Saints getting tougher on both sides of the ball

Alex Kratman


 BRETT MARTEL, AP Sports Writer

METAIRIE, La. (AP)—Drew Brees(notes) looked across the line of scrimmage and liked what he saw.

It was the Saints’ defense, trying to make each practice of training camp as miserable as possible for New Orleans’ star quarterback, the offensive line, the running backs and receivers.

Along the way, they all got a little tougher—and better, Brees said.

“It was fun for me to kind of watch those guys develop, watch those guys come together and kind of form that new attitude,” Brees said Monday. “You kind of just saw that culture changing over there. … It was intense and I think in the end what ended up happening was they made us better, and I felt like we made them better.”

At 5-0 and coming off their impressive 48-27 dismantling of the previously unbeaten New York Giants, the Saints look as if they’ve come a long way from the squad that put up gaudy passing numbers but still lost 17 games over the previous two seasons—a team that many defined by the term, “finesse.”

“I think we have had that reputation for the last few years,” Brees said. “We’re trying to get rid of that label because I don’t think it applies.”

Certainly, the Saints can still air it out, as Brees demonstrated with 369 yards passing and four touchdown throws against the Giants on Sunday. Yet the Saints also have outgained opponents on the ground consistently, and their defense has gone from giving up too many big plays last season to making them week after week this season.

The Saints came out of Sunday’s game as the fourth-best rushing team in the NFL, averaging 159.6 yards. They outgained the Giants 133 yards to 84 on the ground.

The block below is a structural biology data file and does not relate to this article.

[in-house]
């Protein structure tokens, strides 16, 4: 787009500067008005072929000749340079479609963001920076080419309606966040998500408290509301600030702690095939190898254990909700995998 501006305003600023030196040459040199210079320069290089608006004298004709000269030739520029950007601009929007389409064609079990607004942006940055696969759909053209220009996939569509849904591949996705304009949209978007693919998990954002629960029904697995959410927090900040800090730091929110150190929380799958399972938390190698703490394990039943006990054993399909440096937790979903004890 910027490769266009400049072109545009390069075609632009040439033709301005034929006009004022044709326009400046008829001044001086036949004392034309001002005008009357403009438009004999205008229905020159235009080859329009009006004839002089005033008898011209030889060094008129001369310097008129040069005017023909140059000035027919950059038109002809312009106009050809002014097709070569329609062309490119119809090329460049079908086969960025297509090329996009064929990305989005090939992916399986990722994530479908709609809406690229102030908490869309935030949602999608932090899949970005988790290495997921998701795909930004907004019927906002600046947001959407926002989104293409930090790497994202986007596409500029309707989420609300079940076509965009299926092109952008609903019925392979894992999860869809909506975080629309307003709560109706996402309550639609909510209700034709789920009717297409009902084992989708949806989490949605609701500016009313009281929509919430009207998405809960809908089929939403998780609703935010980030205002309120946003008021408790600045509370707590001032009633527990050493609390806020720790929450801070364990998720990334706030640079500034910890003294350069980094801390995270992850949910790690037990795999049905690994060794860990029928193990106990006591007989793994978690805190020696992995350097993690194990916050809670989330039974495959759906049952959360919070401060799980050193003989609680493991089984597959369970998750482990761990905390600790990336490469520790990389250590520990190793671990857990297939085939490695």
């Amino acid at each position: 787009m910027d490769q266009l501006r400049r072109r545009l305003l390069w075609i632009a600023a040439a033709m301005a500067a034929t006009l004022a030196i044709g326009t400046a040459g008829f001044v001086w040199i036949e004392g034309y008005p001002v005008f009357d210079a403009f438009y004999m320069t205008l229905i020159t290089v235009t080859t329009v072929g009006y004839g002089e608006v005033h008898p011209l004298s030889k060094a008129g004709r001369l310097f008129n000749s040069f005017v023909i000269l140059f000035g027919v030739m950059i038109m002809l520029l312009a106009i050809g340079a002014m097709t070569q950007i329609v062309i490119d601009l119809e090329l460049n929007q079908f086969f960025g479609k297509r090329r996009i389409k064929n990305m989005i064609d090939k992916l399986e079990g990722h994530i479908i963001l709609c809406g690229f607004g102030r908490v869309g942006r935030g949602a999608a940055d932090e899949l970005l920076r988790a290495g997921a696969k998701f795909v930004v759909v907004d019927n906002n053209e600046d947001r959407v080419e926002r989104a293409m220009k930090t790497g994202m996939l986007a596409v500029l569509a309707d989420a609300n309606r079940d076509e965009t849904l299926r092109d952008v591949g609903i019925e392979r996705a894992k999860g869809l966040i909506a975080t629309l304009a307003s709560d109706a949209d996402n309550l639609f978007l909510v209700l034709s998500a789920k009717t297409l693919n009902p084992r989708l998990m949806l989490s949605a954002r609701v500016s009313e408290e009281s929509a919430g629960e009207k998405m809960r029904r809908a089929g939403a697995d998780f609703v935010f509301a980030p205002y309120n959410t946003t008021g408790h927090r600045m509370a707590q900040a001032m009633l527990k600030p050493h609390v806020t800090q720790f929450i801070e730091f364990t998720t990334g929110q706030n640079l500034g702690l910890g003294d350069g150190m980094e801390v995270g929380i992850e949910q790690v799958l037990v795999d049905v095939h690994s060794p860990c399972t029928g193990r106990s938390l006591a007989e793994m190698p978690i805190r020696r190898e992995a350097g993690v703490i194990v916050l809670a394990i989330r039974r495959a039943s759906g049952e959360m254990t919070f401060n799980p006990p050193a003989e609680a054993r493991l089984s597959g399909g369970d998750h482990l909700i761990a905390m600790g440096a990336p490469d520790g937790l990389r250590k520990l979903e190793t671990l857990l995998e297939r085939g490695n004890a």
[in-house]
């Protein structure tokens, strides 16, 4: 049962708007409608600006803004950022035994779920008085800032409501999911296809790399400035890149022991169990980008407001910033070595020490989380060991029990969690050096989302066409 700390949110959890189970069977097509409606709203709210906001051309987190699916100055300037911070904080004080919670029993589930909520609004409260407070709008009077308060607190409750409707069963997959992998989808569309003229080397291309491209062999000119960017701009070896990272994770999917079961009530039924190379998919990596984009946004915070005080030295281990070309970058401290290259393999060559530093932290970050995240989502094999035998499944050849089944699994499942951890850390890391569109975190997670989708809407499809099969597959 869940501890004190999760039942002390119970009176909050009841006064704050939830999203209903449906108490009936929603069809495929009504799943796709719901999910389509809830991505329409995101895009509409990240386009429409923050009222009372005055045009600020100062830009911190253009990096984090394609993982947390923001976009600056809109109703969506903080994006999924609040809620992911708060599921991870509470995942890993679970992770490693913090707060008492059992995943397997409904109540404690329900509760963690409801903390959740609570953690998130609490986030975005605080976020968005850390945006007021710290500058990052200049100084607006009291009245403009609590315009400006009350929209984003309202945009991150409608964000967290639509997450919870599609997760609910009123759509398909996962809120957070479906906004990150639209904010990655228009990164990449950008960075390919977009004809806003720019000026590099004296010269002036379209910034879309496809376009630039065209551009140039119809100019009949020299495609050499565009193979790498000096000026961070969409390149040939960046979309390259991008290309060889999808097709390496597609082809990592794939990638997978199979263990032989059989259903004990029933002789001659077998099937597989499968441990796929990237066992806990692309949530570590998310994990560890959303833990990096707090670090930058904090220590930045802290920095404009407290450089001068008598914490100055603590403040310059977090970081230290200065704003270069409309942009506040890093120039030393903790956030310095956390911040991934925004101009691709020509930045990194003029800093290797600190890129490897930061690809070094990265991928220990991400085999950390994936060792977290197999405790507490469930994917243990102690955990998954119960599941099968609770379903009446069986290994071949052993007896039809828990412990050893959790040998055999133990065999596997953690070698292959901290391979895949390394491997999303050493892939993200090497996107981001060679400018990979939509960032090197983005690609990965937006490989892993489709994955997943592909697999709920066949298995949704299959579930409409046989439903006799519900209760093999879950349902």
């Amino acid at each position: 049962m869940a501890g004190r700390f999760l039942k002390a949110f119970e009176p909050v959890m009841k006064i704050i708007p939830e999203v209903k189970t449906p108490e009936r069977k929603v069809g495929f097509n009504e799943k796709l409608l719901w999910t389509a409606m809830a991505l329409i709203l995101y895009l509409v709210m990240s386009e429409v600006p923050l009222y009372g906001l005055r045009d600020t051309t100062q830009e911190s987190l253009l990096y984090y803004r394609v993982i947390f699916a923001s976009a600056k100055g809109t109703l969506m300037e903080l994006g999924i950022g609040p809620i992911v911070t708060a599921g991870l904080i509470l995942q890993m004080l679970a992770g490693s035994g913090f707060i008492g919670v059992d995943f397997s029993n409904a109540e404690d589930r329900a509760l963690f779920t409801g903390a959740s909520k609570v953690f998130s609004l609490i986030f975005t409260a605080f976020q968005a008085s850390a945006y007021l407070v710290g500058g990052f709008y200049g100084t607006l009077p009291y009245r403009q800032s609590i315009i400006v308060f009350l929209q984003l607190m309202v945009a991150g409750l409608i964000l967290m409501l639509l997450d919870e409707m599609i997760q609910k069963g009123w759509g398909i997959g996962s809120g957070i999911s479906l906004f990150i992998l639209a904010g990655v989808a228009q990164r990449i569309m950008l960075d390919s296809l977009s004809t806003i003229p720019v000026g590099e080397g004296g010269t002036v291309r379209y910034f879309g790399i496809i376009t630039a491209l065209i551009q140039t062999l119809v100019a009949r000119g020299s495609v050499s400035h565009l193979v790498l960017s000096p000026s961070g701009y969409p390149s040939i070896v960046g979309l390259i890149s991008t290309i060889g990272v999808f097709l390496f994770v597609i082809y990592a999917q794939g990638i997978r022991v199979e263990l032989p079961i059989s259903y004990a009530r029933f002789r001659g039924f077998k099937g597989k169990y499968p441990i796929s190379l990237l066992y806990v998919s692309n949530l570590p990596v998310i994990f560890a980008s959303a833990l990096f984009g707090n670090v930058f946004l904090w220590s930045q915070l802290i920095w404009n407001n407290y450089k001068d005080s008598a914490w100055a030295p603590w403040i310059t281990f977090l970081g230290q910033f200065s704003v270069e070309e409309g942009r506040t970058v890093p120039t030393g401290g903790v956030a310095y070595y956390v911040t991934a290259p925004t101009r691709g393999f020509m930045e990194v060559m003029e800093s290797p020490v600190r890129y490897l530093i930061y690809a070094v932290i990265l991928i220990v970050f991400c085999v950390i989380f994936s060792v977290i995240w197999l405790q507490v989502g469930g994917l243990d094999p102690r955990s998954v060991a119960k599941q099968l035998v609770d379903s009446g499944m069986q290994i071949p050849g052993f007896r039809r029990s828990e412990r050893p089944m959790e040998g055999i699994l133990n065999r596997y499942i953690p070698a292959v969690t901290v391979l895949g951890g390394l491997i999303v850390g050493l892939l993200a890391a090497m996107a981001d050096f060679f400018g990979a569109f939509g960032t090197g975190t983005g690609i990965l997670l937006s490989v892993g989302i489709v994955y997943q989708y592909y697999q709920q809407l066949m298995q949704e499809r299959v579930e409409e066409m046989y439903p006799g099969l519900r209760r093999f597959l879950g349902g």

“That says a lot about the guys that we have up front blocking and the guys that we have running the football,” Brees said. “It says a lot about our defense and their ability to rise to the occasion and defend against a very good rushing offense, a really good offense in general.”

Saints running backs Mike Bell(notes), Pierre Thomas(notes) and Reggie Bush(notes) have combined for 712 yards and seven rushing TDs through the first five games.

The Saints’ defense, which ranked 23rd in 2008 in total yards allowed, has moved into the top 10 under new coordinator Gregg Williams. The unit also has 11 interceptions and two fumble recoveries. Both fumbles came on sacks and both led to touchdowns.

The Saints also have forced two turnovers while covering kicks, both by reserve cornerback Malcolm Jenkins(notes).

New Orleans has a league-leading 15 takeaways, which have led to seven touchdowns and a field goal.

Payton made the hiring of Williams a priority last winter after the Saints missed the playoffs despite leading the league in offense. Williams said one of his goals was to inspire the defense to play with attitude and to try to win every practice.

Williams said he hoped that approach also affected the way the Saints’ offense played, from their focus on protecting the football to the way they block in the running game.

“Our offensive line’s had to defend themselves out in practice,” Williams said. “All of a sudden our offensive line’s pretty nasty. … It’s a habit that you teach every single day. It’s an attitude you teach every single day. I get way too much credit for X’s and O’s.”

Payton said he was not surprised his team was 5-0. The team learned a lot of hard lessons during the past two seasons and is putting that experience to use now, he said.

“What’s important is … looking closely at yourself without dusting it under the rug,” Payton said. “We try to be critical of ourselves and pay close attention to what wins.”

Payton also didn’t want to make too much of the fact that the Saints have played 300 minutes this season without trailing, and have won each game by at least 14 points.

Rather, he wanted to make sure the team is ready for that time when they finally fall behind.

“You’re not going to go 16 weeks the same way that some of our games have unfolded,” Payton said. “We just have to keep working to get better.”